Another positive is the use of the world map system in Ms. Splosion Man.  This Super Mario 3 style world map has a couple of uses.  First and foremost, it allows you to not only track your progress through the game, but to also go back and easily select levels that you want to play again.  The second is how they label the more difficult levels with a red flag overhead to let you know that it will be a problem area.  This allows you to skip over that area if you so choose in order to complete the easier levels of that world, and then go back to revisit the harder ones at a later time.

With the world map comes the World.  Instead of being stuck in a laboratory setting for the entire game, you visit areas outside of the labs as well.  One of our favorites was the “Tiki world”: Areas set in a resort with the usual Twisted Pixel flair added to it.  The additional scenery and themed enemies makes the game much less monotonous than its predecessor.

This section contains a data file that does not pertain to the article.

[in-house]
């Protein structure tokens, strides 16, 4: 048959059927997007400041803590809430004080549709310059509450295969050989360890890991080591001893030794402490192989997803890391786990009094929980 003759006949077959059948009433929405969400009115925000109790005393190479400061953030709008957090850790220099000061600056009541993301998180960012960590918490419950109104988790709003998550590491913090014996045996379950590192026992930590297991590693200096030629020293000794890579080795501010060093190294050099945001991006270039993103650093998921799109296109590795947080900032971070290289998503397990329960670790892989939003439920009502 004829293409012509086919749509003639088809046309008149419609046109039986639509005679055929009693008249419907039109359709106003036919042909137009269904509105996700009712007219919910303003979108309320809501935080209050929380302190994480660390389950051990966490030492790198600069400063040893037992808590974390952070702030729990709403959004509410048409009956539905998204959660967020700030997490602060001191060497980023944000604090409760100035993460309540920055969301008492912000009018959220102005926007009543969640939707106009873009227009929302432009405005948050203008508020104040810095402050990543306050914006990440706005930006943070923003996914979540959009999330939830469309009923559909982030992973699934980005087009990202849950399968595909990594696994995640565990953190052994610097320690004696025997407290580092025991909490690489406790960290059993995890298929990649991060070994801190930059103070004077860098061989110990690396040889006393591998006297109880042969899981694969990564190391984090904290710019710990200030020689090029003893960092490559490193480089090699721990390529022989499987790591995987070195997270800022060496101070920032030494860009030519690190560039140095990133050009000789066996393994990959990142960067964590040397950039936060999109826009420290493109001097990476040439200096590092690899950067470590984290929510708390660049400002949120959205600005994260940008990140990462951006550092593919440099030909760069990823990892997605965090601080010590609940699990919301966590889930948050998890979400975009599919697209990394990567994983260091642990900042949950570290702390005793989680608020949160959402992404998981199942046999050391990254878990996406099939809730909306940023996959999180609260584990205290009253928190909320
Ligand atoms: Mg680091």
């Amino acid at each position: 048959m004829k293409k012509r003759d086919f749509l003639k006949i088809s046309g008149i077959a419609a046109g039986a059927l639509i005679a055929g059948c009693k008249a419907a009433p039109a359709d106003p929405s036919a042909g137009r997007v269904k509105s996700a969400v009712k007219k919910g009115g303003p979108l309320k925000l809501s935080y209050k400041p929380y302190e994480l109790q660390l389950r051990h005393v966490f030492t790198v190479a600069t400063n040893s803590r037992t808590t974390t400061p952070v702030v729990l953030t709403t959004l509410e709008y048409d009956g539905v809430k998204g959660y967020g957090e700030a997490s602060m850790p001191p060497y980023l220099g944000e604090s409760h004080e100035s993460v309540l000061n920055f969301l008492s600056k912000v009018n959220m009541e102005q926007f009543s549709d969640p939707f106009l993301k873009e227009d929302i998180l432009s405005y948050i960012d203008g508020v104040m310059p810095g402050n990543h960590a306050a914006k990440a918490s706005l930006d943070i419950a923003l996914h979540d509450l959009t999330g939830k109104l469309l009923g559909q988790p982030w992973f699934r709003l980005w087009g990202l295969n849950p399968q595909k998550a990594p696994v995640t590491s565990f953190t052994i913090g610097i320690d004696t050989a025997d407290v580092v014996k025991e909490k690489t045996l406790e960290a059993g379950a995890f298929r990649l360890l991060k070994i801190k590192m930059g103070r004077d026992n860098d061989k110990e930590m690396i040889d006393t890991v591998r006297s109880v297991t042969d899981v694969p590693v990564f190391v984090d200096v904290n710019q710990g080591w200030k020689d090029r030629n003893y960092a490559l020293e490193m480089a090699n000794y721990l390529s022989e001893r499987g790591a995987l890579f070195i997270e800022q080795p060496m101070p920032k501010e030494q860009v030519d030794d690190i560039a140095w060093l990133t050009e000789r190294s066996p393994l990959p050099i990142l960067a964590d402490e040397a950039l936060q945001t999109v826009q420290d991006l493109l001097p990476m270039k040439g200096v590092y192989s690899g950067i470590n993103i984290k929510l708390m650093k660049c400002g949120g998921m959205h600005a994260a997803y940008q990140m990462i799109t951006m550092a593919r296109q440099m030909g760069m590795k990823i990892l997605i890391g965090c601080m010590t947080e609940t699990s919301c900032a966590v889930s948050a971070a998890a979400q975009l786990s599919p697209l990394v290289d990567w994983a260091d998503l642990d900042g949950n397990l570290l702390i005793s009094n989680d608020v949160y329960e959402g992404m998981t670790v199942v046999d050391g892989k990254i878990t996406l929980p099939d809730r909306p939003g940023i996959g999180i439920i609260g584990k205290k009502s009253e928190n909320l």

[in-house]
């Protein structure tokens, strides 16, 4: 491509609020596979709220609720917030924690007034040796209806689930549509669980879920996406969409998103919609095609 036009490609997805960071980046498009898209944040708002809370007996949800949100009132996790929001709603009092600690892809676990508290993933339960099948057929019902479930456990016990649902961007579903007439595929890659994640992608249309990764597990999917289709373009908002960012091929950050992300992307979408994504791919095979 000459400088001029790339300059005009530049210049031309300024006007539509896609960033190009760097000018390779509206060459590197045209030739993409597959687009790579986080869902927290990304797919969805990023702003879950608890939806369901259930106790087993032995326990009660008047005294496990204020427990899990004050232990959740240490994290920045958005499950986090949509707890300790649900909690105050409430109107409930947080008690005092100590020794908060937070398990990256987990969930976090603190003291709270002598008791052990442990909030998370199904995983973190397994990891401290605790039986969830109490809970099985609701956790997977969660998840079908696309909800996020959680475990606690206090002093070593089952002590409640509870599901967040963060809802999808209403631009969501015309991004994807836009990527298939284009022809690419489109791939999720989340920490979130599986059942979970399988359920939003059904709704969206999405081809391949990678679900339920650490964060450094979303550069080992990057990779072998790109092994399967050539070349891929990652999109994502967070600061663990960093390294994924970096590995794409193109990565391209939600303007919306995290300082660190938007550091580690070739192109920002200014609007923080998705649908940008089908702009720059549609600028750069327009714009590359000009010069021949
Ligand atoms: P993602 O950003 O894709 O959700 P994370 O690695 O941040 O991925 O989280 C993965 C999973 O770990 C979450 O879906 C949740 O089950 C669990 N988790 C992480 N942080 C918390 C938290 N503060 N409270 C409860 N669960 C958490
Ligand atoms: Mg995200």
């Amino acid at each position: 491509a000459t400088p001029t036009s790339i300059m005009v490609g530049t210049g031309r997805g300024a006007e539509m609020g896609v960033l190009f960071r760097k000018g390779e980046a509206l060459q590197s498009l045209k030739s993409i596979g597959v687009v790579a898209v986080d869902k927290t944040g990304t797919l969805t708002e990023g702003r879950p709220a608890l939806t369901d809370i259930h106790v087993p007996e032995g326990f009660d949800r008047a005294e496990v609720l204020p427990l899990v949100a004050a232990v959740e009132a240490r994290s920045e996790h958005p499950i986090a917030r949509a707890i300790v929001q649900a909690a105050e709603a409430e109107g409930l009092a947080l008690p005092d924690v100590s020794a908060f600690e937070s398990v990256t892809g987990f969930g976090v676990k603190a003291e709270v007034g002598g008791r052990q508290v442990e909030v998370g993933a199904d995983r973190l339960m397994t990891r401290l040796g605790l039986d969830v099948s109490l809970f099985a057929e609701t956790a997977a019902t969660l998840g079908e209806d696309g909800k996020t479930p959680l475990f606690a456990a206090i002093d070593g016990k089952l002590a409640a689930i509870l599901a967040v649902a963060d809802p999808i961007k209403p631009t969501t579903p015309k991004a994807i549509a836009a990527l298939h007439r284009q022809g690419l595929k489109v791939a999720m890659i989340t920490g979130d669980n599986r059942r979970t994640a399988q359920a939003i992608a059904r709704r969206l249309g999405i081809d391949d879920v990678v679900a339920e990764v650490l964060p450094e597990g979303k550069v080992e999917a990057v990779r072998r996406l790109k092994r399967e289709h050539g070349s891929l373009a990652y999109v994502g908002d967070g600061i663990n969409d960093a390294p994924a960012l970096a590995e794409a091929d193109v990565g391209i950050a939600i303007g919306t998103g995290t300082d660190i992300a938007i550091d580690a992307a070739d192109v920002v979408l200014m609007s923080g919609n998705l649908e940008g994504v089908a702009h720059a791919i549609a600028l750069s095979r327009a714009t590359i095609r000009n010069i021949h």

Levels are different for the Two Player mode as well; however, it seems that they’ve gotten rid of one of the more annoying aspects of the multiplayer by eliminating areas that would require each player to trigger a switch simultaneously.  Instead, the focus is on teamwork:  Using one player’s ‘splodes to get the second player to a higher area where they can trigger a switch that allows the first player to make their way up in a different manner.  This allows you to concentrate on having fun and working together instead of getting frustrated because your teammate’s reflexes aren’t as quick as yours.